By Tom Mattingly

Rarely have three consecutive December Saturdays been as significant as Dec. 4, Dec. 11, and Dec. 18 were in 1965.

The time was Doug Dickey’s second season as head coach. At age 33, Dickey had compiled an 8-1-2 1965 record following a fallow period between 1958 and 1964, 34 wins, 32 losses, four ties. There were no bowl games and precious few high moments, mostly in 1959 when the Vols upset SEC and national powers Auburn and LSU.

What happened over those three Saturdays encouraged those Tennessee fans looking for signs that better days were ahead.

On Dec. 4, the Vols played a classic game with UCLA at the new Memorial Stadium in Memphis, a step-up from the antiquated Crump Stadium.

Athletic Director Bob Woodruff termed the Bluff City a “neutral site.” UCLA head coach Tommy Prothro, a Memphis native, was more skeptical. “Playing Tennessee in Memphis is like playing Notre Dame in Rome,” he said.

Woodruff always laughed heartily when he talked about Prothro’s comments.

With a crowd of 44,495 in attendance, the final tally was in favor of the Vols, 37-34.  That offensive explosion that had to have shocked Vol fans who had learned their football, highlighted by defense and the kicking game, at Robert R. Neyland’s knee.

A glance at the history books reveals that the Vols had given up more than 30 points or more only 14 times in 475 games between the start of the 1915 season and the 1965 Vanderbilt game and had lost every one.

The game had everything a fan could want: excitement, big plays, drama, and a considerable amount of controversy, leading to a memorable finish.

Vol quarterback Dewey Warren, playing with two pulled groin muscles, but never with a lack of confidence, scored at left end on fourth down on a 1-yard run that seemed to take forever. Somehow Dewey found the end zone. When asked whether or not he had actually scored, Warren has always responded, “The official raised both hands, didn’t he?”

Had the game had been played today, Warren’s face and the game highlights would have been all over ESPN’s Sports Center.

The next Saturday was signing day, the beginning of recruiting season. The Vol performance that season had to have had a positive impact on prep prospects in Tampa, Cincinnati, Chattanooga, Kingsport, Jackson, Johnson City, Nashville, and Oliver Springs.

That’s where many of the top prospects for the 1966 freshman class were located, and the Vols would get them all once the dust cleared from the recruiting battles. The big names were Steve Kiner and Jack “Hacksaw” Reynolds (both All-SEC and All-American selections, Kiner twice), Steve Carroll, Vic Dingus, Don McLeary, John Rippetoe, Mike Jones (who made the cover of the post-Alabama issue of Sports Illustrated in late October 1967), and Gary Kreis.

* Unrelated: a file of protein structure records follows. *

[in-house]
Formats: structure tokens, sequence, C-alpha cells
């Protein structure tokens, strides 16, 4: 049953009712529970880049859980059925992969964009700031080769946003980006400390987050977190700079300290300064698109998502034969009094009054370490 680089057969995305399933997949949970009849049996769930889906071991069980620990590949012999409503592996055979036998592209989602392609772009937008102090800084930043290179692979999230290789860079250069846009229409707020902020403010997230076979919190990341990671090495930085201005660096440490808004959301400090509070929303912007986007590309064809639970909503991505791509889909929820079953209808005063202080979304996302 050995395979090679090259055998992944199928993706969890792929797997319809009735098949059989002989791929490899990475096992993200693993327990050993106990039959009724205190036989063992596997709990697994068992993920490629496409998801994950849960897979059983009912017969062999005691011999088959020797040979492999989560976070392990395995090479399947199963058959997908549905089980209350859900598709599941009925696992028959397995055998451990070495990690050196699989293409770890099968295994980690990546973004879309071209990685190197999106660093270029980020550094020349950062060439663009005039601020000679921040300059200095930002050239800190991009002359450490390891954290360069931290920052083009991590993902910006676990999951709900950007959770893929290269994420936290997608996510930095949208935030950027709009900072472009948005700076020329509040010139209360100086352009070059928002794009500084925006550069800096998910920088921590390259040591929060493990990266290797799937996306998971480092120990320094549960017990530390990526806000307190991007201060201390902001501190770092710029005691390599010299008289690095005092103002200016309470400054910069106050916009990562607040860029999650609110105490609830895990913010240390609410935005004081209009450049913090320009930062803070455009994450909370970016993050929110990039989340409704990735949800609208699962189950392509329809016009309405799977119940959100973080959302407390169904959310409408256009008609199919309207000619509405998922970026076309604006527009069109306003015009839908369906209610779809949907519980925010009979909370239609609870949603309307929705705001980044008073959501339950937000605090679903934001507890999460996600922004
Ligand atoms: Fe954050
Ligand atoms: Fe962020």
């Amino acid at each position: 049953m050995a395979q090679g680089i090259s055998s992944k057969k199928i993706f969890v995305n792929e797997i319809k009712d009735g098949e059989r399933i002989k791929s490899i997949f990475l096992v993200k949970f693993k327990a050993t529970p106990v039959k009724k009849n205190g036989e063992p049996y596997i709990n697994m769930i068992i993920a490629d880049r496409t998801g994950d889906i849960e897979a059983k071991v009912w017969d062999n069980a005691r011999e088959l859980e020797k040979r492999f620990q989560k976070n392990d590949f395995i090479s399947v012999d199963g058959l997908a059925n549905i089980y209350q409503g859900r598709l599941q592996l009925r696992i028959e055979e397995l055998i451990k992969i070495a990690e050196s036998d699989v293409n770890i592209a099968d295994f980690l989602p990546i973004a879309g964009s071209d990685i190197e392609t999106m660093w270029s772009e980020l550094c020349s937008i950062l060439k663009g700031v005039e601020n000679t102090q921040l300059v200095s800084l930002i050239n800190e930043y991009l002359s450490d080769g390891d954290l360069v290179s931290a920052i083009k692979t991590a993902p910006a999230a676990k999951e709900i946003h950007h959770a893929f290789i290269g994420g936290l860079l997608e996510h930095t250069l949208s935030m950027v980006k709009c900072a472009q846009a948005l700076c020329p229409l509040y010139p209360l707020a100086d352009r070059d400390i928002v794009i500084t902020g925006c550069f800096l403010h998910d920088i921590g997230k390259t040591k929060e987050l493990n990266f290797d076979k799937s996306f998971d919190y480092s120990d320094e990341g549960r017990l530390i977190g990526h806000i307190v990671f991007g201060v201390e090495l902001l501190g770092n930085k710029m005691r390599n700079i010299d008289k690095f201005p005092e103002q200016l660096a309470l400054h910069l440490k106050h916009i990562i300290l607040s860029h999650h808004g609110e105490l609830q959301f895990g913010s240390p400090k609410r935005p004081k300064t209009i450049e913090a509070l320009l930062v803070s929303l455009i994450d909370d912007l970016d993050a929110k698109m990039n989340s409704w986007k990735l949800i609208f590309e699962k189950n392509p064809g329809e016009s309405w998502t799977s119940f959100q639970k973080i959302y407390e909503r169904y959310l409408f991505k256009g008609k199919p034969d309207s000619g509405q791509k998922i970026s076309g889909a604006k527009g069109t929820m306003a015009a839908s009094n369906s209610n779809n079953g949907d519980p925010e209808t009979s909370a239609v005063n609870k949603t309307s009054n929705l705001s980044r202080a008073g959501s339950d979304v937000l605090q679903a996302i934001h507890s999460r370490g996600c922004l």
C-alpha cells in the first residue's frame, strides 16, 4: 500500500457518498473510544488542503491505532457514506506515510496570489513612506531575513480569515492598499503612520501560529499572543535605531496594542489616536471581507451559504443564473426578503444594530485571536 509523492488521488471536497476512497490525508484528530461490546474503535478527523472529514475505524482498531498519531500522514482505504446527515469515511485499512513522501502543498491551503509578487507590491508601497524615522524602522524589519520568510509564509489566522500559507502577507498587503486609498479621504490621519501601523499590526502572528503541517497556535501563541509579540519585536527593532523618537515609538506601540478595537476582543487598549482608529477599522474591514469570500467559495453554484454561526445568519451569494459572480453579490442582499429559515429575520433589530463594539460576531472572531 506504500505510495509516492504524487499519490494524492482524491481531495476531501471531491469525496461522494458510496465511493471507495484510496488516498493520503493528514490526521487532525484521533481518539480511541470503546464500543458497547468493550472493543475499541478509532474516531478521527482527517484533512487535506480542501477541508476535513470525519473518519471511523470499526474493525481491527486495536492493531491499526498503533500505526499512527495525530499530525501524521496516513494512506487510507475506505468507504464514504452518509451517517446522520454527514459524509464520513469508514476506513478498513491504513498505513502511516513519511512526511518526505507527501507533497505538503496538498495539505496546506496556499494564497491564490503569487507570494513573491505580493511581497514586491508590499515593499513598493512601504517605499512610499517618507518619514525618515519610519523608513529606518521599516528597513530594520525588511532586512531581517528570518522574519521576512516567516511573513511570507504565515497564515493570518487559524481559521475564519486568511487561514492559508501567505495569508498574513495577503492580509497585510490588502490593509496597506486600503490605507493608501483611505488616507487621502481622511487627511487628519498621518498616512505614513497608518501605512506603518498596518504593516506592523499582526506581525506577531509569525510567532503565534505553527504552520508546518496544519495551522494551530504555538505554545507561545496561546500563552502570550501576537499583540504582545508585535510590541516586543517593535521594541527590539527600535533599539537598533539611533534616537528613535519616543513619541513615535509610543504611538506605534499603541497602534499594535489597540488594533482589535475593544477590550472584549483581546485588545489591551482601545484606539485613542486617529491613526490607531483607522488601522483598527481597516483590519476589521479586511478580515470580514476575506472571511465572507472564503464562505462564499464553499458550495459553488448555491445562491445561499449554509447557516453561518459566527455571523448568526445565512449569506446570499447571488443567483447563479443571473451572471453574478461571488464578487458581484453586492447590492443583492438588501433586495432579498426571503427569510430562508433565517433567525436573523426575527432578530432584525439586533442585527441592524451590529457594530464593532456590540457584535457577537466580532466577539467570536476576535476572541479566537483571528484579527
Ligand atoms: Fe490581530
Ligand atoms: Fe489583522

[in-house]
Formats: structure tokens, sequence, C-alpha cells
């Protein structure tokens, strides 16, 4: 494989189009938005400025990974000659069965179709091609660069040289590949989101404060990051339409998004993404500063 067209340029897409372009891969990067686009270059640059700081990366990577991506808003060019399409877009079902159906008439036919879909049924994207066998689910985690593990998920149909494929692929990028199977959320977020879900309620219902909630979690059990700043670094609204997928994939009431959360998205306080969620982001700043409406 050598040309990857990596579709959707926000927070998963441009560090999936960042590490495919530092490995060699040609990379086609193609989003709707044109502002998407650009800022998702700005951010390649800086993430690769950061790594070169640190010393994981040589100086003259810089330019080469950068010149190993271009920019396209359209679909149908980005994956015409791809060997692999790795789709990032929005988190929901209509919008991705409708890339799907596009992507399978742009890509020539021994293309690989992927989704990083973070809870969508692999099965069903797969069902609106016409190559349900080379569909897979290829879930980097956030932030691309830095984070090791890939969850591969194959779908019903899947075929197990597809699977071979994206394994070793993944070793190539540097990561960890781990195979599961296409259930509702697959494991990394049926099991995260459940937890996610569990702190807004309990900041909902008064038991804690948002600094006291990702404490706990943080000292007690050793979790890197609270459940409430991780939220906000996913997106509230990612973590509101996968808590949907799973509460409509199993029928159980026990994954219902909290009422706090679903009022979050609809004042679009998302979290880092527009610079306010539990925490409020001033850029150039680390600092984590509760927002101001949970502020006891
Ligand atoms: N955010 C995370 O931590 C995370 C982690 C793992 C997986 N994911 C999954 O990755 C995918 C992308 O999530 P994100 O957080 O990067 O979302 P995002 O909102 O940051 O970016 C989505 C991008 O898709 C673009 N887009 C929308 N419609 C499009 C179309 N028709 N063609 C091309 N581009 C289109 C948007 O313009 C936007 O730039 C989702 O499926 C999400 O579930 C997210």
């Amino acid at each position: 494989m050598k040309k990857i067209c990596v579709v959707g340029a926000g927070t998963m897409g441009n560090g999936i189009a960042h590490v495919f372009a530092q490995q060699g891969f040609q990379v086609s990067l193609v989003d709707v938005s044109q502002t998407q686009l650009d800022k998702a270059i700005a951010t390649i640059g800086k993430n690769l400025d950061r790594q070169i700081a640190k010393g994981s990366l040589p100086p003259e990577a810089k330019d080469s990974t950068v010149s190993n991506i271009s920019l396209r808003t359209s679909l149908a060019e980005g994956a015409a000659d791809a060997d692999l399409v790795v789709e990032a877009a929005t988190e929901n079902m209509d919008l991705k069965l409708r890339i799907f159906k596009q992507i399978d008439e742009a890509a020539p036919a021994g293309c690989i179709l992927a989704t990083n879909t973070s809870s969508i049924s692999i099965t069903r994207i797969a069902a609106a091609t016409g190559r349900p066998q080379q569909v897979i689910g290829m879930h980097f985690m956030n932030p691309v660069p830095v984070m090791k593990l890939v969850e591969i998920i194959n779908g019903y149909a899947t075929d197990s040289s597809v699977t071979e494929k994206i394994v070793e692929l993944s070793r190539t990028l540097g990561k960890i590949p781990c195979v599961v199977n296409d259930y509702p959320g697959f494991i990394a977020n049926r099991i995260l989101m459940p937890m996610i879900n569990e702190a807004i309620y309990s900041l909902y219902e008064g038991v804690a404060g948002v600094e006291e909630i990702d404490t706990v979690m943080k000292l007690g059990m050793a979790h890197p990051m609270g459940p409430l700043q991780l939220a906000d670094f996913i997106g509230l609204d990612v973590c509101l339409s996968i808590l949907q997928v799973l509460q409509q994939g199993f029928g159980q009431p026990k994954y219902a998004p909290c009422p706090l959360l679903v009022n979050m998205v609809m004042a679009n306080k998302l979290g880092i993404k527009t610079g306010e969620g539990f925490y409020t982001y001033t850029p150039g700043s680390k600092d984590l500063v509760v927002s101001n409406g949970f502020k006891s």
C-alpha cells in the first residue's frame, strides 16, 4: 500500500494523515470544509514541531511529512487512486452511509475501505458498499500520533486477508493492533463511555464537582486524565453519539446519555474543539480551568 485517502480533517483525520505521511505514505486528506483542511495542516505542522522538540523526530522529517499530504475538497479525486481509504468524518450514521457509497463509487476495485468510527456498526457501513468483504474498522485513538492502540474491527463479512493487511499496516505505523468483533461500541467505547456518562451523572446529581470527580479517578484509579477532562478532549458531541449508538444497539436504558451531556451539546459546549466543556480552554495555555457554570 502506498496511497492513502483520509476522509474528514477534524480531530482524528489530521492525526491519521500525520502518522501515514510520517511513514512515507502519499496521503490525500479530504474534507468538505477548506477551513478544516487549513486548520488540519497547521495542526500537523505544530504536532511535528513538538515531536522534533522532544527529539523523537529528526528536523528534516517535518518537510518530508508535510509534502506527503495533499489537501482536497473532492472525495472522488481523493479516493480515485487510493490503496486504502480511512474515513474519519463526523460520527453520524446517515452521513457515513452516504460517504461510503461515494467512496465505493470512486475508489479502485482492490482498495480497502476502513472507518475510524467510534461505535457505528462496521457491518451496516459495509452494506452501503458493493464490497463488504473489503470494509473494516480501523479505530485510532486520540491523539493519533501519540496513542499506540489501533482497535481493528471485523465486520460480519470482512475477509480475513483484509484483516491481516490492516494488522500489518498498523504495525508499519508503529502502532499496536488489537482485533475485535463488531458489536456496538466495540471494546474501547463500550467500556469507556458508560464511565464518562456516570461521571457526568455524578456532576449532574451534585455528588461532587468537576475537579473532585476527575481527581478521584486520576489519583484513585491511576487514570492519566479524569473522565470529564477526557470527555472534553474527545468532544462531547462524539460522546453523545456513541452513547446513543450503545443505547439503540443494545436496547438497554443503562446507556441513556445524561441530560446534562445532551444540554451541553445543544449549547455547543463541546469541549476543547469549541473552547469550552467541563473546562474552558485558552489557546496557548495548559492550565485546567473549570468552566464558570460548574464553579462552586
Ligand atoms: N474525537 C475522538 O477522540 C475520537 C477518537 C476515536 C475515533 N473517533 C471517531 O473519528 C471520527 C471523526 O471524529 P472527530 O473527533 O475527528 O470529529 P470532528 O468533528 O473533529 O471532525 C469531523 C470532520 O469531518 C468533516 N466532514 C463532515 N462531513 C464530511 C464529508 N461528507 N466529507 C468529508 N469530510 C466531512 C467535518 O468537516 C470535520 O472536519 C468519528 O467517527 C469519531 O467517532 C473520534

There were others, such as Nashville’s Tommy Baucom, Manley Mixon, Wayne Smith, Bubba Dudley, and Bobby Patterson, Steve Wold of Port Orange, Fla., Lanny Pearce of Stone Mountain, Ga., and Herman (“Thunderfoot”) Weaver of Villa Rica, Ga., so named during his Detroit Lions pro career by ABC’s Howard Cosell.

The Vols also signed running back Jim McEver out of Davidson, N. C., the son of the legendary tailback Gene McEver, who helped jumpstart the Tennessee tradition with his kickoff return opening the 1928 Alabama game.

This group never lost a home game during their time in Knoxville, with only a 17-17 tie against Georgia in the 1968 season opener marring their careers on Shields-Watkins Field.

The third weekend sent the Vols to Houston for the Bluebonnet Bowl, and Vol fans had to have been enthused by a 27-6 win over Tulsa, in a game played in a driving rainstorm.

Warren ran for two scores and tossed a 4-yard TD pass to inspirational team captain Hal Wantland. Fullback Stan Mitchell scored on an 11-yard run.

“I remember it was wet as in real rain and mud and soup—a perfect fit for Dewey Warren’s famous nickname, ‘Swamp Rat,’” said Marvin West. “Tulsa kept shooting itself in the foot. Tennessee had trouble with stopping the short passing game to Howard Twilley, but Tulsa would lose a fumble or interception, and the Vols would capitalize.”

Dec. 18, 1965, was, therefore, a beautiful day, regardless of the weather. Vol fans had the feeling Tennessee was “back.” And they were.

These were three December Saturdays that forever changed the face of Tennessee football, on the field and on the recruiting trail.

Not before or since have three December Saturdays been so important to the Vol program.